.- Archbishop of Freiburg Robert Zollitsch met with Pope Benedict on Friday to speak of the revelations of sexual abuse against minors and measures being taken to investigate and prevent further occurrences. Pope Benedict, he said in a press conference afterward, expressed his "full support" for the steps put in place by the bishops' conference to respond to abuses.
Archbishop Zollitsch, president of the German Bishops' Conference, hosted a press conference at the Teutonic College in the Vatican after the papal audience. There, he told reporters about the content of his meeting with the Holy Father which he had come from directly.
Archbishop Zollitsch said that he had informed the Pope further about the abuses that had come to light in recent weeks. The Pope, he added, listened to his account with "great dismay, attentive interest and deep emotion." The fundamental theme of the meeting was the Feb. 25 statement devised in the Spring Plenary Assembly of the German Bishops' Conference, where the bishops laid out a plan for addressing the issue.
The bishops established a four point plan to reveal the truth, appraise current guidelines for dealing with abuses, intensify prevention measures and appoint individuals to positions of oversight and responsibility.
The archbishop said he discussed these measures with the Pope, who in turn told him they should continue with these measures, as they are "decisive" and "courageous."
"We need to bring the truth to light" out of respect for the victims, even if they are facts that took place decades ago,” said Archbishop Zollitsch.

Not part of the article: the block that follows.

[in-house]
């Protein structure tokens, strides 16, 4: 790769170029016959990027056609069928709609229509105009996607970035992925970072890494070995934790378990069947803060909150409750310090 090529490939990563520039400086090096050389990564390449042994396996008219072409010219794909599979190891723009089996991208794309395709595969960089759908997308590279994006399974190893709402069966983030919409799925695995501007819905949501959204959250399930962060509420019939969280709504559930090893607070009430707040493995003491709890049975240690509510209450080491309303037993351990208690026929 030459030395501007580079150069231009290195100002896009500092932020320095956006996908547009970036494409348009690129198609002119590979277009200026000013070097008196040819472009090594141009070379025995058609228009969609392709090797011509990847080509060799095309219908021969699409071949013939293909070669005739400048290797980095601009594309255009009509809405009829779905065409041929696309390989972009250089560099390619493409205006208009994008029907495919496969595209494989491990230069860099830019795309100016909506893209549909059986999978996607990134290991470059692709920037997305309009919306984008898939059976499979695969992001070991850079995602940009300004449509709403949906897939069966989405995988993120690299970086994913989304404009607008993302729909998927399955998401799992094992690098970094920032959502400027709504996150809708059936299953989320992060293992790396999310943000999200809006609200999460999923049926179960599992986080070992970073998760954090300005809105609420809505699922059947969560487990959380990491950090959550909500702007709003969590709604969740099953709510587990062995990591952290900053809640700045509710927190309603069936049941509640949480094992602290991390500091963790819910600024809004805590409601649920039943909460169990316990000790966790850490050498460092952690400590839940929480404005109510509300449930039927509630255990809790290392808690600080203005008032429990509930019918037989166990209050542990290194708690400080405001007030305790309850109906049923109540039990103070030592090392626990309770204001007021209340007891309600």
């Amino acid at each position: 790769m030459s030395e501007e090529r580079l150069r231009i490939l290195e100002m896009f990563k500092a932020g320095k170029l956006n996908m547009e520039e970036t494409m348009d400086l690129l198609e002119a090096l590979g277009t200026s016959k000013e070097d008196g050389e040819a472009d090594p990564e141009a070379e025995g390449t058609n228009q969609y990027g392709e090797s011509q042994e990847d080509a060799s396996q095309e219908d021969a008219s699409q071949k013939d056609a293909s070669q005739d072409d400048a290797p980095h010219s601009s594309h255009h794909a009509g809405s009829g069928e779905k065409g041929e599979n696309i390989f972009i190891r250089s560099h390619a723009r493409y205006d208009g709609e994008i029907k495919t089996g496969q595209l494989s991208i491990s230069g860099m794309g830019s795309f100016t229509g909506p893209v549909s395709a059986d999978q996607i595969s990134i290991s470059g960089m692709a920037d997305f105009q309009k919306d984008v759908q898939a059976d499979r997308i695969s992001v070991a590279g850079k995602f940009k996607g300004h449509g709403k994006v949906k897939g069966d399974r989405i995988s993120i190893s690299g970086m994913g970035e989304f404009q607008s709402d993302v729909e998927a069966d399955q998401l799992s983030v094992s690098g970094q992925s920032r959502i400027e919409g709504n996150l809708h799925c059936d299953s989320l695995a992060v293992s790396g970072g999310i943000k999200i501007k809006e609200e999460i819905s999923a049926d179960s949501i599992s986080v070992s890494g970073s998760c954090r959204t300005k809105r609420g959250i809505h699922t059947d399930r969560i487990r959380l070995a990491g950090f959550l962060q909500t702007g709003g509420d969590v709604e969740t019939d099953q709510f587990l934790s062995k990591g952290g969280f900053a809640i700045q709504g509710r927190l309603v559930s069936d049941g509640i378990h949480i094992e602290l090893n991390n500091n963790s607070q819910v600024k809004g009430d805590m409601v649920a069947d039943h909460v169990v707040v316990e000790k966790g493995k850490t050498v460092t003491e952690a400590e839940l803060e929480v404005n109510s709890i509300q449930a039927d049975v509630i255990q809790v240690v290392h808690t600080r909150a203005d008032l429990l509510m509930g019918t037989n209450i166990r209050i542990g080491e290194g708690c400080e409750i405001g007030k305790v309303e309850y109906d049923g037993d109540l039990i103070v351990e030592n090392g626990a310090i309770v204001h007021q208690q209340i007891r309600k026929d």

The episcopal conference, he added, is discussing new procedural measures, based on those used in Austria, for abusive priests. Besides these punitive measures, he pointed out, they foresee health-related, therapeutic or pastoral assistance for the victims and their families.
In each diocese, he revealed, there will be "contact people" to turn to for assistance and he expressed the desire of the Catholic Church in Germany to have contact with educators from schools and people involved in youth activities to develop a means of preventing future cases.
Furthermore, the president of the bishops' conference announced that on April 23, 2010 there will be a "round table" meeting organized by the Ministers of the Family and of Education to bring together everyone involved, including the families and religious to speak of the sexual abuses and possible preventive measures.
Members of the German Bishops' Conference will be in attendance at this conference, he said.
The archbishop also expressed the intention of the Church to collaborate with state justice authorities to investigate and punish those who have committed the crimes. He explained that the Church always collaborates with state justice, except in cases where the victim decides against it.
Church procedure, he added, does not put any obstacles in the way of state proceedings, they are independent of each other.
Explaining further the contents of his meeting with the Pope, which lasted between 40 and 45 minutes, he said that the Holy Father had approved of the decision to select a bishop to oversee the process of investigating possible abuses, and had additionally approved of the individual to which the job has been entrusted, Bishop Stephan Ackermann of Trier.
German clergy are prepared to accept responsibility for confirmed abuses within the Church, said the archbishop, who used the occasion to once again ask forgiveness on behalf of the episcopal conference of Germany.
Archbishop Zollitsch said he was "thankful" that Pope Benedict has lent his support to the plan of the bishops.
The Pope, he said, "gives us the courage to seek the truth."
The archbishop added that he was "confident that we will be able to continue on our path to heal the wounds of the past and possibly avoid wounds in the future."
In his comments to reporters, the president of the German Bishops' Conference said he knew too little to say anything about Msgr. Georg Ratzinger—the Pope's brother—and the cases from the Diocese of Regensburg.
He also reiterated the words from the German bishops' statement that the abuses have nothing to do with the vow of celibacy. The statement says that being "a celibate priest can only be promised by those who have the necessary human and emotional maturity for this."